Algorithms and OOD (CSC 207 2014S) : EBoards

# CSC207.01 2014S, Class 45: Heaps

Overview

• Preliminaries.
• Questions.
• Looking at phase 1.
• Priority queues, revisited.
• Recent implementation techniques.
• Heaps.
• Removing elements from heaps.
• Asymptotic analysis.
• Storing heaps in arrays.
• Heap sort.

## Preliminaries

### Upcoming Work

• Today's writeup: No writeup.
• Part 2 of the project is due 10:30 p.m. Friday.

• Welcome to our prospective
• I've reviewed about half of your projects before running out of time.
We'll talk about some common (and not so common) issues for about ten minutes.
• Given the problems with MathLAN, I'm not sure what to do about the due date of the project. What do you think?
• Those of you trying to fix the problem using Wireshark or whatever probably need to stop.
• I need two graders for next semester who can do detailed comments. Yes, I will provide training.

### Extra Credit

• Math extra Thursday: Sphere Packing.
• CS Table Friday: Heartbleed. Readings TBD.
• Iowater project April 26 - Tag drains. Mail iowater@grinnell.edu for details.
• Any one pride week activity.

## Priority queues, revisited

• A queue that's prioritized.
• A normal queue is first in first out.
• A priority queue has a priority that indicates which things are more important
• We could store numbers and the largest/smallest has highest priority.
• We could associate a number with each value we store, largest (or smallest) has highest priority.
• Use a comparator!

How might we implement one?

• Linked list in which values are in order of priority.
• O(1) to get
• O(n) to put

Can we do better?

• Use a skip list. O(logn) to put, O(logn) to get.

## Recent implementation techniques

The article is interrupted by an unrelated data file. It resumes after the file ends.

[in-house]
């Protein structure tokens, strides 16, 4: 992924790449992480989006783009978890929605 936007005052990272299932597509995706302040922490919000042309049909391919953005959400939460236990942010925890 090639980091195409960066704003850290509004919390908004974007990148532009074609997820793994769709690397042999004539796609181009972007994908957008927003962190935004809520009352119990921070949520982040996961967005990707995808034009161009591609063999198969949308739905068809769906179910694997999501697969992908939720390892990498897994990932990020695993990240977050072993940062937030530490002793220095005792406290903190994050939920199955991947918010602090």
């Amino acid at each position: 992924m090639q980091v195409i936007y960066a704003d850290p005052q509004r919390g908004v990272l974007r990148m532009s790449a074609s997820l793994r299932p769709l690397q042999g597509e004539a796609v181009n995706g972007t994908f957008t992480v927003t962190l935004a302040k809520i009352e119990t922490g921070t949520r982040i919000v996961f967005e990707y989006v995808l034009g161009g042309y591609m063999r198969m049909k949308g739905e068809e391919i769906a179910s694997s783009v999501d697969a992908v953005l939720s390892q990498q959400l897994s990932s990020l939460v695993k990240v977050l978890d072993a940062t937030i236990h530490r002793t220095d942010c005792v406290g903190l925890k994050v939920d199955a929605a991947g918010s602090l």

• Hash tables - Using keys and hashing: convert to a number
• Expandable
• Binary search trees - Divide and conquer applied to data structures
• We could hope that put is O(logn) if it's balanced
• We don't know how to keep them balanced.

## Heaps

• An approach for building priority queues.
• Binary trees, nearly complete
• Complete at every level (except maybe the last)
• Also with the heap property: The root of the tree has the highest priority (and that holds for all the subtrees)
• Note: Peeking at the highest-priority element is O(1)
• How do we build and maintain a heap structure

• When I add something, I have to decide where it goes and then I have two properties to achieve.
• Nearly complete
• Heap property
• To maintain near completeness, we need to add something at the end of the last row (or, if that row is complete, at the beginning of the next row)
• And then "swap up" - if larger than thing above, swap the values.
• No need to look at subtrees - We know that it's larger than the other subtree.
• Question: How do we find the end of the last row?
• Forthcoming.
• How fast is add? path to the root: O(logn)

## Removing elements from heaps

• Remove the root
• Put the last element at the last level at the root. Nearly complete!
• Repeatedly swap with the larger of the two children (provided it's smaller than the larger of the two children).
• Yay! O(logn)

## Heap sort

Copyright (c) 2013-14 Samuel A. Rebelsky.

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